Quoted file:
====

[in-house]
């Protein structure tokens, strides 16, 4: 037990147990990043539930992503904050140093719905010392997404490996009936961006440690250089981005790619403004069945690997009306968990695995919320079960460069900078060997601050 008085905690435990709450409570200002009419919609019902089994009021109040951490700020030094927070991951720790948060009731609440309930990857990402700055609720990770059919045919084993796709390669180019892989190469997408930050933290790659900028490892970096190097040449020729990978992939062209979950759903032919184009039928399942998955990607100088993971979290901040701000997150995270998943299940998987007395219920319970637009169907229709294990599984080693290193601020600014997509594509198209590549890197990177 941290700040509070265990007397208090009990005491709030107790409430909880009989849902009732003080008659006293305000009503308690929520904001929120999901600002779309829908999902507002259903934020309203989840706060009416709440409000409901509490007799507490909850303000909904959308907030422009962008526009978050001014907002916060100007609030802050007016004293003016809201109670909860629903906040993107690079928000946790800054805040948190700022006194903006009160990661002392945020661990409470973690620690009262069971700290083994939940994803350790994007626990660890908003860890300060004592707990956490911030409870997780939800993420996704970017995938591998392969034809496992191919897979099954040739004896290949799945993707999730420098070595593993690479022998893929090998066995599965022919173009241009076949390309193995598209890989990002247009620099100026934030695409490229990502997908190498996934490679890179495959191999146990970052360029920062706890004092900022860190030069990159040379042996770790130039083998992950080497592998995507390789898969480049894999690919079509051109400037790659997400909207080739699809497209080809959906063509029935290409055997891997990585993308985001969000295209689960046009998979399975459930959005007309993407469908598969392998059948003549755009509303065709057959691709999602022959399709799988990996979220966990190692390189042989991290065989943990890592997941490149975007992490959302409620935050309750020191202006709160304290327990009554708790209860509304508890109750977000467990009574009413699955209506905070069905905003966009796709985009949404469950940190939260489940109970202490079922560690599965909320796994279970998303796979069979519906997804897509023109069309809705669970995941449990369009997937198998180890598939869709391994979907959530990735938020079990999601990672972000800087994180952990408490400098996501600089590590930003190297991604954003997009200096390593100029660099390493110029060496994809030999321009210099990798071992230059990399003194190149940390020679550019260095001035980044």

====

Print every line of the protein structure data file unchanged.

[in-house]
């Protein structure tokens, strides 16, 4: 037990147990990043539930992503904050140093719905010392997404490996009936961006440690250089981005790619403004069945690997009306968990695995919320079960460069900078060997601050 008085905690435990709450409570200002009419919609019902089994009021109040951490700020030094927070991951720790948060009731609440309930990857990402700055609720990770059919045919084993796709390669180019892989190469997408930050933290790659900028490892970096190097040449020729990978992939062209979950759903032919184009039928399942998955990607100088993971979290901040701000997150995270998943299940998987007395219920319970637009169907229709294990599984080693290193601020600014997509594509198209590549890197990177 941290700040509070265990007397208090009990005491709030107790409430909880009989849902009732003080008659006293305000009503308690929520904001929120999901600002779309829908999902507002259903934020309203989840706060009416709440409000409901509490007799507490909850303000909904959308907030422009962008526009978050001014907002916060100007609030802050007016004293003016809201109670909860629903906040993107690079928000946790800054805040948190700022006194903006009160990661002392945020661990409470973690620690009262069971700290083994939940994803350790994007626990660890908003860890300060004592707990956490911030409870997780939800993420996704970017995938591998392969034809496992191919897979099954040739004896290949799945993707999730420098070595593993690479022998893929090998066995599965022919173009241009076949390309193995598209890989990002247009620099100026934030695409490229990502997908190498996934490679890179495959191999146990970052360029920062706890004092900022860190030069990159040379042996770790130039083998992950080497592998995507390789898969480049894999690919079509051109400037790659997400909207080739699809497209080809959906063509029935290409055997891997990585993308985001969000295209689960046009998979399975459930959005007309993407469908598969392998059948003549755009509303065709057959691709999602022959399709799988990996979220966990190692390189042989991290065989943990890592997941490149975007992490959302409620935050309750020191202006709160304290327990009554708790209860509304508890109750977000467990009574009413699955209506905070069905905003966009796709985009949404469950940190939260489940109970202490079922560690599965909320796994279970998303796979069979519906997804897509023109069309809705669970995941449990369009997937198998180890598939869709391994979907959530990735938020079990999601990672972000800087994180952990408490400098996501600089590590930003190297991604954003997009200096390593100029660099390493110029060496994809030999321009210099990798071992230059990399003194190149940390020679550019260095001035980044």